Today (July 6) marks the birthday of George W. Bush (and, coincidentally, former first lady Nancy Reagan).
Bush was born in 1946 in New Haven, Conn. Why was Bush born in New Haven? Because his mother Barbara was there, of course, but she was there because his father, George H. W. Bush, was attending Yale University, having returned from his service as a Navy pilot in World War II. Yale was a natural place for the elder Bush's undergraduate matriculation; his father (Prescott Bush) had gone to Yale. George W. followed in these illustrious footsteps, of course, as he himself also matriculated at Yale in 1964.
George W. Bush served from January 2001 through January 2009 as president. Looking back on it, we find that Bush averaged a job approval rating of 49.4% for these eight years in office. That’s below average for presidents since World War II. Presidents with higher overall job approval averages for their time in office include Eisenhower (65%), Kennedy (70%), Johnson (55%), Reagan (53%), George H.W. Bush (61%), and Bill Clinton (55%). Four presidents, Truman (45%) Nixon (49%), Ford (47%), and Carter (45.5%) had lower averages than Bush.
But, just looking at Bush’s overall approval average is misleading, just as is the average net worth of $200,000,000 per patron in a restaurant -- if one of them happens to be Bill Gates.
Bush’s job approval ratings peaked in his first two years in office, based on a dramatic uptick which came with the Sept. 11, 2011, terrorist attacks. His ratings slid each year thereafter. His highest rating was an average of 71% in his second year, Jan. 20, 2002 through Jan. 19, 2003. That single-year average is one of the highest on Gallup’s record. Other presidents with higher single-year averages include Truman’s first truncated year in office after he took over when FDR died in April 1945 (a time period which of course encompassed the end of World War II), Eisenhower in 1956, JFK in both 1961 and 1962, and LBJ in his first truncated months after taking over from JFK in November 1963, and in his first full year in office in 1964.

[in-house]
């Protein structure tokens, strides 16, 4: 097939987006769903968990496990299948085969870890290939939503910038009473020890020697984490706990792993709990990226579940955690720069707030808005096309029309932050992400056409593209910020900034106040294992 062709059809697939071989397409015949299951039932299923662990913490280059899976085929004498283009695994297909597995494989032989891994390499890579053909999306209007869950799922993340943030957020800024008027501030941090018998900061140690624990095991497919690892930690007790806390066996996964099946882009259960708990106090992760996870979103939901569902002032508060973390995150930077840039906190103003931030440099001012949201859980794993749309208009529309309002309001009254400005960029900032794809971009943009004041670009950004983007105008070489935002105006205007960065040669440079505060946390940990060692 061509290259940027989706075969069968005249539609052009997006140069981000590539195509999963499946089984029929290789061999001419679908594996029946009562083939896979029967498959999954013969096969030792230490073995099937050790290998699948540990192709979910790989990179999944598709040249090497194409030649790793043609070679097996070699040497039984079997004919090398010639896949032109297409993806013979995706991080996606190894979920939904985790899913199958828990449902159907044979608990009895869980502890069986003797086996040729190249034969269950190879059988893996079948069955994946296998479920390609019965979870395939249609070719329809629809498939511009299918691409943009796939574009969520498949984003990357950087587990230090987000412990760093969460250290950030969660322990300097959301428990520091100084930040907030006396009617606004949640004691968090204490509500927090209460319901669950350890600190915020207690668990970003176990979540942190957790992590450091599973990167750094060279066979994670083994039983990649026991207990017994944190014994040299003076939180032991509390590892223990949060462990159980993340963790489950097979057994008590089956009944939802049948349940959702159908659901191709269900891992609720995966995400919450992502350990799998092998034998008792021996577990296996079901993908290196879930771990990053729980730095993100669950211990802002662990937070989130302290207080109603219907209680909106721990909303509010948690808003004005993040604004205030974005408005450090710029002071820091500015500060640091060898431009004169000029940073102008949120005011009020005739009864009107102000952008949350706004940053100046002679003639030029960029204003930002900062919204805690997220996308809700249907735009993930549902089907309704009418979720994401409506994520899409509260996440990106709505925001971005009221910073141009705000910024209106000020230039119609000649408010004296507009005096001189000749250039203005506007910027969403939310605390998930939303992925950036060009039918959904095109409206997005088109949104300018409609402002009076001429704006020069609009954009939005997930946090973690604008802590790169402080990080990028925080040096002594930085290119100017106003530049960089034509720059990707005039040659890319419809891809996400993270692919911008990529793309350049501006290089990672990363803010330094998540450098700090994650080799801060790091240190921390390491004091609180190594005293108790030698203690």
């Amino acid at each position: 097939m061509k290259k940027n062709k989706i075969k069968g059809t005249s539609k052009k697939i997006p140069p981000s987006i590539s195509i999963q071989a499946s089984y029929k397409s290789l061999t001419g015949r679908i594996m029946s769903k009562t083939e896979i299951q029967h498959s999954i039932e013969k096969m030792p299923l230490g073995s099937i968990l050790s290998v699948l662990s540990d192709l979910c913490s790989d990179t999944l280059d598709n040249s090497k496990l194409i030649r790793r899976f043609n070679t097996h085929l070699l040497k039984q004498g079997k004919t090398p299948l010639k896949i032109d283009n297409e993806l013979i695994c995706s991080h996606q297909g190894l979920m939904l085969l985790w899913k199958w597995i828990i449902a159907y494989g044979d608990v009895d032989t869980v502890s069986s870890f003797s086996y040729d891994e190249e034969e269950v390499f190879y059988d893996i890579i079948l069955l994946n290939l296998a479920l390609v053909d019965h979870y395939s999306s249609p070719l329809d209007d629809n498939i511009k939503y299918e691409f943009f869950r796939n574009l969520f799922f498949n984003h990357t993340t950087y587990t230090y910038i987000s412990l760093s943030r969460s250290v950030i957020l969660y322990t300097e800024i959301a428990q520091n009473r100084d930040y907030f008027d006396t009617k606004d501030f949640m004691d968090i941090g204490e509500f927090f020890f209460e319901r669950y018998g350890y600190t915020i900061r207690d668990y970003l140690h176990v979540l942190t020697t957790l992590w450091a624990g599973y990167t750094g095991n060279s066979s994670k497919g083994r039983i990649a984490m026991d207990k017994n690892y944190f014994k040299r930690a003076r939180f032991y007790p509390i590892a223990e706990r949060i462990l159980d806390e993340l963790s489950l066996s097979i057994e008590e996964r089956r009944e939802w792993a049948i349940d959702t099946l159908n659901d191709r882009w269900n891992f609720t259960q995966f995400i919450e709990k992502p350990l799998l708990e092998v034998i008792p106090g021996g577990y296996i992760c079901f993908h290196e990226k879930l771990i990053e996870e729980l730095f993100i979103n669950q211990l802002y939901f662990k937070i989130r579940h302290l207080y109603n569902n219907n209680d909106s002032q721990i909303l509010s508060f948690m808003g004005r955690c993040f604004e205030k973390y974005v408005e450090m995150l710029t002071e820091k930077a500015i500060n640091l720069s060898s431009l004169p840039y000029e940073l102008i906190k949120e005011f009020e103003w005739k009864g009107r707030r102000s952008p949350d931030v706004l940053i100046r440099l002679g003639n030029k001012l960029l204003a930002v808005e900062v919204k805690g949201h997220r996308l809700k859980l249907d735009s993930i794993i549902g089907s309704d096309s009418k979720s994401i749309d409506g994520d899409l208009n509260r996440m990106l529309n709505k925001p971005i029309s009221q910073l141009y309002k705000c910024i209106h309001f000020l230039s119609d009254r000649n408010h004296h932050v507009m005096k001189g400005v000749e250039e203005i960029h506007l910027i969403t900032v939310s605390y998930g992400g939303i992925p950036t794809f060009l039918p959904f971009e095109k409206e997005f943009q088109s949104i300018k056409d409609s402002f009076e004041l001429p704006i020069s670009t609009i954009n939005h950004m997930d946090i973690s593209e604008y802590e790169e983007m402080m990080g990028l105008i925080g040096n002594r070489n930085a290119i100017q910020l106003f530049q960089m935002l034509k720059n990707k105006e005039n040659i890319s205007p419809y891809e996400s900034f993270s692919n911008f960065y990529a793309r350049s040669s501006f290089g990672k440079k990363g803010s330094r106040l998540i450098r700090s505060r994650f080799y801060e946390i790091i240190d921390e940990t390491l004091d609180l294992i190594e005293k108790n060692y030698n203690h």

But, as noted, George W. Bush’s ratings began to fall after 2002, to 60% in 2003, 50% in 2004, 46% in 2005, 37% in 2006, 33% in 2007, and 30% in 2008, his last year in office.
Bush’s single-year average of 30% in 2008 is, in fact, one of the lowest single-year averages on record. Presidents who had lower yearly averages were Truman in 1951 (26.5% average) and Richard Nixon in his last partial year, 1974, which extended from January through his Watergate-induced resignation in August (25% average). Jimmy Carter is the only president other than Truman, Nixon, and George W. Bush to have a yearly average in the 30% range (37% in 1979 and 38% in 1980).
So Bush’s presidency was marked by sharply distinct highs and lows. He underwent a drop of 41 percentage points in yearly approval averages between 2002 and 2008.
Last November we asked Americans to give us “retrospective” approval ratings on previous presidents, and Bush came in with a 47% rating, roughly where his average was for his entire term. Reagan has the highest jump in retrospective ratings, going from his actual average of 53% to a 74% retrospective average. Other presidents who have jumped significantly retrospectively include JFK (+15, based on his retrospective approval rating of 85% compared to his actual rating while in office of 70%), Ford (+14), and Clinton (+14).
Bush has another distinction. He is a member of the first year's worth of baby boomers, since demographers mark the beginning of that generation as January 1946. Bush is in fact an exemplar of the reason behind the baby boom -- the huge number of families formed and babies born as GIs returned from their service in World War II. The baby boom bulge will have unknown, but no doubt major, effects on American society in the years to come, as the nation’s population pyramid tilts more and more toward the elderly.
How will George W. Bush's presidency look in 20 or 30 years? Check back then and we will let you know.